Every week, the NHS seems to grab headlines for all of the wrong reasons. Recently, two issues at the forefront of the health agenda were reportedly a lack of nurses and delays in the discharge of fit and healthy people within healthcare institutions. The lack of staff confirms those issues raised in the Francis and Berwick reports, and NICE will only be able to adjust their recommended minimum staffing levels by August 2014, some nine months away. Alongside this, delays in discharges result in a concept known as ‘bed blocking’, where those in urgent need are prevented from receiving care simply because of a delay in processing patients.
Of course, a simple snapshot view of these two issues clearly shows how they may be linked. Not enough nursing staff to provide adequate care causes delays in communication between doctors and nurses, leading to subsequent delays in decisions to discharge. Compounding these problems, issues surrounding patient experience will once again be at play. With nurses so highly stretched, which naturally impacts upon the quality of service they deliver, what can be done to help the NHS?
Data is the answer
Once again, it would seem that more accurate data processing and visualisation would solve the many concerns arriving from within the NHS. Allowing early visualisation of the answers to the question of “What is going on?” through meaningful information derivation can allow beneficial decisions to be made that have a positive impact on all parties involved.
Often, organisations deal with isolated large data sets that are viewed individually. In many instances, comparison between different data sets will reveal links between individual components of these data sets. As all hospitals collect patient experience data, a particular ward with low levels of patient experience could be mapped against other data collected for that ward, including staffing attendance, absence rates, infection control, PLACE assessment scores and so forth. This would likely reveal any underlying reasons and allow implementation of appropriate solutions.
However, the same concept can also be applied to those wards that have scored well on patient experiences. When contrasted against any poorly performing wards, it may be simpler to identify potential reasons for any successes or shortfalls in performance, guiding internal best practices and application of resources evenly amongst hospitals. Each of these will contribute in time to happier patients and more effective care.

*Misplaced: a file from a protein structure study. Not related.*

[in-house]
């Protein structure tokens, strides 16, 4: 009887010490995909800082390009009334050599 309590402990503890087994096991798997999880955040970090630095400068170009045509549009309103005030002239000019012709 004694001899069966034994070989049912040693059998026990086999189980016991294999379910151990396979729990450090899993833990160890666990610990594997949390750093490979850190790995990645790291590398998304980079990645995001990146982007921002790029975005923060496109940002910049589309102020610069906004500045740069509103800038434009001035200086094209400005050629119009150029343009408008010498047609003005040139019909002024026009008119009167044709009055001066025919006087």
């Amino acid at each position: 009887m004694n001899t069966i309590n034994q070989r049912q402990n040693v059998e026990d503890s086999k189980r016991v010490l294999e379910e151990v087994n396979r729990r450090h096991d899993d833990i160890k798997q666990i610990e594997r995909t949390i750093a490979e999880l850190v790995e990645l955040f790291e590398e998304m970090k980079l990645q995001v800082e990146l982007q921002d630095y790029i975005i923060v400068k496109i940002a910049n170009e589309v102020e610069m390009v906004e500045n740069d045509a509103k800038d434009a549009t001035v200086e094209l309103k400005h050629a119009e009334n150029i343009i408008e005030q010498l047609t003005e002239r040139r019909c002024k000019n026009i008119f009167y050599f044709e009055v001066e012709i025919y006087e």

“We don’t do anything with the data we collect”
In our experience, we know that many hospitals are aware of the large amounts of data they collect, but not of the power it may hold. Healthcare professionals care most about treating their patients and rightly so, but with the right processing powers, data can allow them to perform their jobs more effectively. Whilst we’re passionate about effective data use, we also care about treating patients – and knowing that doctors have access to information that may help them to care more effectively will benefit those we care about.
Our dedication to improving services in the health and public sector is why we’ve supported awareness campaigns, clinical trials, activity analysis, screening and many different projects in the past. If you would like to learn more, please give us a call on 0208 903 5432 or email. Read more about what we do and where our passion, ethics and morals are derived from.
firstname.lastname@example.org and we will be more than happy to share our experience, views and expertise with you using live examples.
Alternatively, a free, no-obligation educational knowledge-share workshop may be more effective if you have a specific project in mind, which can be held at your premises to let us learn about your challenges and advise you in the right direction.
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